WHAT IS HAPPENING ?
Coral colonies are made of hundreds of polyps, an invertebrate animal, living in symbiosis with a microscopic algae living in its tissues.
The polyp is host to the algae, which in return photosynthesises the food for the polyp. The polyp grows a calcium carbonate skeleton in order to expand the colony and accommodate new polyps. Like this, they have been thriving under the sun in the warm waters all around earth relying solely on their understanding. Under heat stress, the algae dies inside the polyps’ tissues causing the polyps to expel the algae, depriving themselves of their food source. The polyp is in fact transparent, and the algae gives it colouration. After the algae has left, the immaculate whiteness of the skeleton is left as if bleached. The polyps are thereafter getting weaker and may not survive if the water temperature stays high.
In 1998 we witnessed the devastating effect of an usual sea surface temperature increase, with 90% of coral mortality down to 15m, and similar events more recently in 2010. However well we control the carbon emissions, the warming forecast due to the inertia of the system alone is alarming. Scientists predict the demise of coral reefs by 2050, which leaves us very little time.
WHAT ARE THE IMPLICATIONS ?
In a country which owes its very existence to reef building corals, their death will directly affect the livelihood of the population. The whole setting in which the Maldivians evolve will be changed. The most dramatic consequence of them all would be the disappearance of the island themselves. Dead corals will indeed not grow upwards and keep up with rising sea levels.
Of course, there will be technical solutions to this problem, and some of them are already being implemented at large scale. Humans may finally be safe, constrained to a number of heavily fortified islands, but this has a cost far greater than that of the infrastructure!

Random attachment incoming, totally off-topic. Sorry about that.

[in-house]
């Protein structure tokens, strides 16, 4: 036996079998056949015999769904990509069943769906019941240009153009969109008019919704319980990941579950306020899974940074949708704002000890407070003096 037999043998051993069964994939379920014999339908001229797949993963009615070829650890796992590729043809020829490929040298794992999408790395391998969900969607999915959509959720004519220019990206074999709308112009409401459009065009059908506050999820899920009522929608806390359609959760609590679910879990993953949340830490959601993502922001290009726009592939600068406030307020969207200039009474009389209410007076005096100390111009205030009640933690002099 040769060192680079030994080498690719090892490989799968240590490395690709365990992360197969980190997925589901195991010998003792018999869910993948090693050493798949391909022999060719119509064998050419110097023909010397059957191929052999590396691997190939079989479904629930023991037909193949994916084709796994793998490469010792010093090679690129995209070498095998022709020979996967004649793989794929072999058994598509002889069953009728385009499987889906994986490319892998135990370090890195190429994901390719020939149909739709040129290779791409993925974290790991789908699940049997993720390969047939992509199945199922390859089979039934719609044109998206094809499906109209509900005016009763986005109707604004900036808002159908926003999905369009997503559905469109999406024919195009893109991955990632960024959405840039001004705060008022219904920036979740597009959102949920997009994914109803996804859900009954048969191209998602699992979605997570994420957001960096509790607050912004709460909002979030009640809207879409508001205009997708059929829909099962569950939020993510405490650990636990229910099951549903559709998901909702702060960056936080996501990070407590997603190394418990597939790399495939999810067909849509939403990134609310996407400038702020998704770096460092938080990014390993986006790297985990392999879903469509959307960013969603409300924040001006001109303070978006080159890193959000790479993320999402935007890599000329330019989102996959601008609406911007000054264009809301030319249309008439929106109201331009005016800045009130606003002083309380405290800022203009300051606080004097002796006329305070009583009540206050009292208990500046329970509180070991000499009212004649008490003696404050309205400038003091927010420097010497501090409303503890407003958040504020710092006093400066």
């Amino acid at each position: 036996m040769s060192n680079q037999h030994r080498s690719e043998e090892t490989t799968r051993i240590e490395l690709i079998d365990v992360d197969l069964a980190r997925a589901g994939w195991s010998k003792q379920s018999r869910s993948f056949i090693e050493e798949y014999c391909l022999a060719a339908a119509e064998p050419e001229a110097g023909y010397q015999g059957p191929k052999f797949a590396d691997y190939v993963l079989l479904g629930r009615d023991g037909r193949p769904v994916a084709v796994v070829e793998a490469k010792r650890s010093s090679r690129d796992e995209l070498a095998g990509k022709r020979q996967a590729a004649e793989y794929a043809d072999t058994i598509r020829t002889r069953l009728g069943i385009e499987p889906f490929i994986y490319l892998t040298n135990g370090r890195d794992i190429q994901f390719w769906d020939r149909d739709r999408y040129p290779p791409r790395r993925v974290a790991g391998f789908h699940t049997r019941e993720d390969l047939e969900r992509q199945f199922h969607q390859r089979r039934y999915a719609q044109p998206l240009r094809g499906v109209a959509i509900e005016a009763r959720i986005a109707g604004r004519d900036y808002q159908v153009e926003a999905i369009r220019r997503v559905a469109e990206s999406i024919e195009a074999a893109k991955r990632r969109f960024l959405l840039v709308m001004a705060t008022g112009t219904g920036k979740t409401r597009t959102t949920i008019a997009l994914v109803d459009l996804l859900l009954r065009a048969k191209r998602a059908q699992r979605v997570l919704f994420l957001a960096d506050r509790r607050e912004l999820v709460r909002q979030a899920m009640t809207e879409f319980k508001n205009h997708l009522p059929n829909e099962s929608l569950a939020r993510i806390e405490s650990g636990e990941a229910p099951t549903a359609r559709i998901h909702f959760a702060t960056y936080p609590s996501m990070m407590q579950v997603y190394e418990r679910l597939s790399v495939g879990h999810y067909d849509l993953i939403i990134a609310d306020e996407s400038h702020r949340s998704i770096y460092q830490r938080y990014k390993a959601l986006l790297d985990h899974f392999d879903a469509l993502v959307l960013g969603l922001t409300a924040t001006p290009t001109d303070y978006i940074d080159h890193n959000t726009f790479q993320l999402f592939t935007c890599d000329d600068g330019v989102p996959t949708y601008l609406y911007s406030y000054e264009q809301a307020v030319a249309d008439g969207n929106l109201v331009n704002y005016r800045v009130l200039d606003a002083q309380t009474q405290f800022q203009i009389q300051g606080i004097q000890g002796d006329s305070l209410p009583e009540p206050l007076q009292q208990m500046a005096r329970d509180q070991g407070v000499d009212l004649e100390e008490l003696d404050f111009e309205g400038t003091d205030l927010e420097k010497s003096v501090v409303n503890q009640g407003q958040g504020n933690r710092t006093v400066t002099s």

Even though some local impacts are affecting the reef and could be better managed, the forecast temperature rise is equivalent to an ecological tsunami for the Maldivian coral reef ecosystem. The required rate of evolution for certain species may be faster than what is possible. As proof, the off springs of the 1998 survivors died in 2010. A demise of the corals will cause the disappearance of the many species depend on corals for their very existence.
WHAT CAN WE DO ?
Development is a fatality we have to face. Humans have heavily modified the surface of the earth to sustain an ever growing population. We engineer our terrestrial environment, but often pay a lot less attention to the marine aspect, especially in terms of ecology.
Mitigation or compensation can be achieved if only we could reprioritise the investments. In areas, Reefscapers installed thriving reefs in areas excavated for beach replenishment. In what was left as a grave yard we have created a thriving reef in a few years, with lots of fishes, a lot of them juveniles. Better still, these reefs are not fished at all and act as small scale marine protected areas. Through a greater mastery of the transplantation and increased understanding of the ecological processes, we will learn ways to engineer the marine environment in order to make it more diverse, more productive, help with aesthetics, recreational aspects and even coastal protection.
Corals are the major building blocks of this ecosystem, yet we know very little about how to manipulate them. Only a few years back, coral propagation was criticized as ineffective, causing more death than growth, but the success of the Reefscapers, among others, is turning the tables. On the land, we have very much learnt to manipulate trees, select them in order to get them adapted to different environments. It is time we take a similar direction for corals, learn more about their in situ characteristics, select them for their resistance and propagate them efficiently.